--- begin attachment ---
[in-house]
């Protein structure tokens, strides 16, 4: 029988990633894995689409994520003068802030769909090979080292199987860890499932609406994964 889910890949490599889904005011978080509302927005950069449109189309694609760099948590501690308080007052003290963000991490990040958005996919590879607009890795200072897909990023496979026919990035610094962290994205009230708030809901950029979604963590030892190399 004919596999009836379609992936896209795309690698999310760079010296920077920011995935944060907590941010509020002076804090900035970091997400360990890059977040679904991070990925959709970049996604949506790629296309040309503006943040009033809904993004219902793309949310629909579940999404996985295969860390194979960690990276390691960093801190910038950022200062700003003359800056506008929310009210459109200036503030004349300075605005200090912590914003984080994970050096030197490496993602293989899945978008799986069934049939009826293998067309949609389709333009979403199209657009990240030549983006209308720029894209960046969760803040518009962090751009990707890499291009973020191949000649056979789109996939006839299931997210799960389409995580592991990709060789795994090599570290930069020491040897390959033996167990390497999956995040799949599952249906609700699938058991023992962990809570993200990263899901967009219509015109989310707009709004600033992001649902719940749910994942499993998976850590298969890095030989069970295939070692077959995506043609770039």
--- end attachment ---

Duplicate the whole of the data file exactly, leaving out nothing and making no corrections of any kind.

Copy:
[in-house]
């Protein structure tokens, strides 16, 4: 029988990633894995689409994520003068802030769909090979080292199987860890499932609406994964 889910890949490599889904005011978080509302927005950069449109189309694609760099948590501690308080007052003290963000991490990040958005996919590879607009890795200072897909990023496979026919990035610094962290994205009230708030809901950029979604963590030892190399 004919596999009836379609992936896209795309690698999310760079010296920077920011995935944060907590941010509020002076804090900035970091997400360990890059977040679904991070990925959709970049996604949506790629296309040309503006943040009033809904993004219902793309949310629909579940999404996985295969860390194979960690990276390691960093801190910038950022200062700003003359800056506008929310009210459109200036503030004349300075605005200090912590914003984080994970050096030197490496993602293989899945978008799986069934049939009826293998067309949609389709333009979403199209657009990240030549983006209308720029894209960046969760803040518009962090751009990707890499291009973020191949000649056979789109996939006839299931997210799960389409995580592991990709060789795994090599570290930069020491040897390959033996167990390497999956995040799949599952249906609700699938058991023992962990809570993200990263899901967009219509015109989310707009709004600033992001649902719940749910994942499993998976850590298969890095030989069970295939070692077959995506043609770039």